Cake Central › Cake Forums › Cake Talk › Cake Decorating › Fondant and Buttercream bulges/air bubbles
New Posts  All Forums:Forum Nav:

Fondant and Buttercream bulges/air bubbles - Page 4

post #46 of 59

Thanks for that tip, am definitely going to try  it. Have been having nightmare bulges and bubbles lately.

post #47 of 59

Hope it works for you Claire, let me know how it turns out :smile:!

 

Marissa

post #48 of 59

I shall Marissa,

 

Have been so worried about this off late, it's  a problem that I had never had so am freaking out. Can't decide if it's the weather, change of cake recipe or if the different packaging on the chocolate I make the ganache with means different chocolate although the ing's are all the same - or some terrifying mix of all 3:(

post #49 of 59

OMG this sounds sooooo good and simple. I am definitely trying this out asap. I really hope this works I really really really need this to work lol ;) 1 question tho you do not poke the needle all the way thru right? just about half way or all the way thru to the other side? Thanks Marissa and I will let you know what happens, wish me luck. 

post #50 of 59

Man am I glad I'm not the only one who has struggled with bulges in the past!

 

It's only been within the last year that I've finally figured out how to keep the bulges at bay. Oddly enough it seems that when I changed the type of fondant I was using that all of the bulges stopped. Other than that I have kept the same routine as before, so maybe it was that all along!

post #51 of 59
Amyswtcks ....what fondant were you using? What are you using now if you don't mind me asking?
post #52 of 59
Quote:
Originally Posted by Homemadebytz View Post

Amyswtcks ....what fondant were you using? What are you using now if you don't mind me asking?

 

I was using Satin Ice but now I've switched to Fondarific. For some reason I have found the Fondarific easier to work with, which has made covering cakes easier. Maybe that's why I have seen such a decrease in the bulges. Looking back on it, I realized that the Satin Ice was always to soft for my liking and it would make sense to me that a really soft fondant might slip more than a firmer one.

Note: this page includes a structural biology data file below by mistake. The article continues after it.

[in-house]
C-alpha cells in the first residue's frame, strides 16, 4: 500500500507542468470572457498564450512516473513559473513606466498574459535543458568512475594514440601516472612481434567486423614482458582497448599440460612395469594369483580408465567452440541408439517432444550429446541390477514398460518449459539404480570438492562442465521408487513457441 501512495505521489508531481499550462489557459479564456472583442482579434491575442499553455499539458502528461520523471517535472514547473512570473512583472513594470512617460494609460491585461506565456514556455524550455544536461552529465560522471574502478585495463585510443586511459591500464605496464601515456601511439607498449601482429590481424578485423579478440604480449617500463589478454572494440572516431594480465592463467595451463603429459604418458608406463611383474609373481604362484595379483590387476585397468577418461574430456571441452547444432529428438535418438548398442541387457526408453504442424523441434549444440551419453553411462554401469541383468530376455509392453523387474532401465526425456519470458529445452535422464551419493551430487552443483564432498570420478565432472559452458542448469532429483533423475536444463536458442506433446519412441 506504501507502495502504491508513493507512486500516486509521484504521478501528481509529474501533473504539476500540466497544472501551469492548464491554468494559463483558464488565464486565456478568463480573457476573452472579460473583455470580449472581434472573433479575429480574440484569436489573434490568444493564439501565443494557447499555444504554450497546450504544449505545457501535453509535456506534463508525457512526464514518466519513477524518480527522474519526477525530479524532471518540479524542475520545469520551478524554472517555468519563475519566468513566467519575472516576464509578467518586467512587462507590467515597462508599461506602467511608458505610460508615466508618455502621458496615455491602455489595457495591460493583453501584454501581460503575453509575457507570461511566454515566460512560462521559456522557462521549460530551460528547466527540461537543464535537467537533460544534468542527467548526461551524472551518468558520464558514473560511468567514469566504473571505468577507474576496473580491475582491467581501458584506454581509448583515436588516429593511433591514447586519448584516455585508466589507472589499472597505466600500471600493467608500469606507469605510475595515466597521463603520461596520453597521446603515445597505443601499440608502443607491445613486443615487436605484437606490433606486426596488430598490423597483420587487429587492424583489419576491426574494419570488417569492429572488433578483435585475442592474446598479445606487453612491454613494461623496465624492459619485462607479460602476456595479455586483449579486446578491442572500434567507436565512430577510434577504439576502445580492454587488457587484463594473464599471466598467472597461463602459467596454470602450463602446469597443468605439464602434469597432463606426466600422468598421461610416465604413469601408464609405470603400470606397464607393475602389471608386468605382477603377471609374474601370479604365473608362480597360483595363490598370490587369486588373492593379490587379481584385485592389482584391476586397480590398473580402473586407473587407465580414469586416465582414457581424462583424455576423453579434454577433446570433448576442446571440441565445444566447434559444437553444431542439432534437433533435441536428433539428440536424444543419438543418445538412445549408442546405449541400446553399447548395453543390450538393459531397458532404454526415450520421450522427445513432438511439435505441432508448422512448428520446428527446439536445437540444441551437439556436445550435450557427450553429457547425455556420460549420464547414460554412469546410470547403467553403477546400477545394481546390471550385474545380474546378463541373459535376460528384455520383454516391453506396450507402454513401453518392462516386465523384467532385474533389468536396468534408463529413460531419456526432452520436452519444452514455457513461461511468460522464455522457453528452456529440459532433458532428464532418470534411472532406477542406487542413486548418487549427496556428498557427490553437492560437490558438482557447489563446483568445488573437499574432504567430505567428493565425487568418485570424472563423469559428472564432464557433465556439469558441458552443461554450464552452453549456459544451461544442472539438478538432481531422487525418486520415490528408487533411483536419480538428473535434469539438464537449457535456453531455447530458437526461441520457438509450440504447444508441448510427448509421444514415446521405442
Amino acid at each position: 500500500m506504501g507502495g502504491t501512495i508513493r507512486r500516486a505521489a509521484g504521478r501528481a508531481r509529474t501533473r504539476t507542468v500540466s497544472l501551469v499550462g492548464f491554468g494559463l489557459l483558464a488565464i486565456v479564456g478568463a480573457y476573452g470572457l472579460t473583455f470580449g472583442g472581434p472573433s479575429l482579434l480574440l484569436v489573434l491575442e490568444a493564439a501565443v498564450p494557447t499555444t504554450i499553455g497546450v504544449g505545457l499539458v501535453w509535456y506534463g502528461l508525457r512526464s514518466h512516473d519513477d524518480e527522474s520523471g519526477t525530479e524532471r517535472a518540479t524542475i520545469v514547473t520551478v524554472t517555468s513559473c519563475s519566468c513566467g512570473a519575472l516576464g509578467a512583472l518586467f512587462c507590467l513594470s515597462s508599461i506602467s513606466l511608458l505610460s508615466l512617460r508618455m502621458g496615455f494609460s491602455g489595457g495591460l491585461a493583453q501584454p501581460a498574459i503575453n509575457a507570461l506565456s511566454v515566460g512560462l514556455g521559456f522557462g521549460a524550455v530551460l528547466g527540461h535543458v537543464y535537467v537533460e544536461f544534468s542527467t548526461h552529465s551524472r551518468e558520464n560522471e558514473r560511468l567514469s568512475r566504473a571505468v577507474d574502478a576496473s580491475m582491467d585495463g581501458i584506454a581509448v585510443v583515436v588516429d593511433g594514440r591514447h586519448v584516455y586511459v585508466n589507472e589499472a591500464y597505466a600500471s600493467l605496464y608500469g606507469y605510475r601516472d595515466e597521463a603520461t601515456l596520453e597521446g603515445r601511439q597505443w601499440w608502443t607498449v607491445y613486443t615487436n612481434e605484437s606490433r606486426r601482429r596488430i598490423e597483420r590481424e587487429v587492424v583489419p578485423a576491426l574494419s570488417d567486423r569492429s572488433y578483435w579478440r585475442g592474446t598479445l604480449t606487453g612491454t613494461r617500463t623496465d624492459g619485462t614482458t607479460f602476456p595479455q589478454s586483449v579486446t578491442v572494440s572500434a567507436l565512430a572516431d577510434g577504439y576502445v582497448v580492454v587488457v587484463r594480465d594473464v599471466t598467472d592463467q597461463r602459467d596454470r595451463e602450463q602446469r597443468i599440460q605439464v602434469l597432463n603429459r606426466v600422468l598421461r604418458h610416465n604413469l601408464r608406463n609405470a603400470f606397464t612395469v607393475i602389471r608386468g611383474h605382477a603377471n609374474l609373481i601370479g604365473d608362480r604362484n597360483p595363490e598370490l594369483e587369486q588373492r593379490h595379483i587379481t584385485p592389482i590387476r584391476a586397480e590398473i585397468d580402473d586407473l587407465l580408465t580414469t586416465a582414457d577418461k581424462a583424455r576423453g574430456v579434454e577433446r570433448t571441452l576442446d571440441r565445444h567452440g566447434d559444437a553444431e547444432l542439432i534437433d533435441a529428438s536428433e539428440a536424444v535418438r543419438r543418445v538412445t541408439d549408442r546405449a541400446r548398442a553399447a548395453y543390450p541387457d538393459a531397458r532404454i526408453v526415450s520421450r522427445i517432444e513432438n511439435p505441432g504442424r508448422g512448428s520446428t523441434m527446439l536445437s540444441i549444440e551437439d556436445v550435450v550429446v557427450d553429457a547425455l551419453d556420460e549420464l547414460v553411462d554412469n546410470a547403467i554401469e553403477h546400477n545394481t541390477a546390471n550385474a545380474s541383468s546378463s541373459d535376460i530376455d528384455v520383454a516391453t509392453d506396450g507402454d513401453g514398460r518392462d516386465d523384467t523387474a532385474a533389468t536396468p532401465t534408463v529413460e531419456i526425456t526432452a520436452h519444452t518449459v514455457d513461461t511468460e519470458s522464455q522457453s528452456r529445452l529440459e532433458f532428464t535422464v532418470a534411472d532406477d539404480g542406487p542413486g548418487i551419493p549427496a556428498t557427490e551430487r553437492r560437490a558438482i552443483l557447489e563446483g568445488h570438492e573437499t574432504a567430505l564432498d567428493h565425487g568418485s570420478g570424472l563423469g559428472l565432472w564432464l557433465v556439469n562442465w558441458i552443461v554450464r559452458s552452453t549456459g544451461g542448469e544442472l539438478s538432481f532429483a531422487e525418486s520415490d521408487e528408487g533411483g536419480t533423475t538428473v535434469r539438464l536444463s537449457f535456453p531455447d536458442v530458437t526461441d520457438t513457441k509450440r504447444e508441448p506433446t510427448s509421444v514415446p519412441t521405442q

Just my theory, don't know if it's right. :)

post #53 of 59

I usually have some that go all the way through and some that don't, it doesn't matter once its rolled out!

post #54 of 59

Same issue here, until someone told me to use straws if its a layered cake to keep the weight lifted a bit off the next layer. tTe last cake I did,  no airbubbles!  Now I'm not saying you haven't done this but with a layered cake it did work for me. 

post #55 of 59
Quote:
Originally Posted by amysue99 View Post

I know there have been tons of posts about this, but I'm getting frustrated. I am consistently getting air bubbles under my fondant and buttercream and small bulges at the mid-seam. But I'm trying to do everything right! Where am I going wrong? Here is what I'm doing:

1. Cool cakes completely
2. Fill with stiff buttercream dam, about 1/4" filling. Very thin crumbcoat
3. Let rest overnight on counter, weighted for smaller cakes
4. Ice
5. If using fondant, flash freeze (per Sugarshack) and cover.

What is going wrong? Someone please help!!!

Same thing is happening to me! I'm soooooo frustrated with this problem. :(

post #56 of 59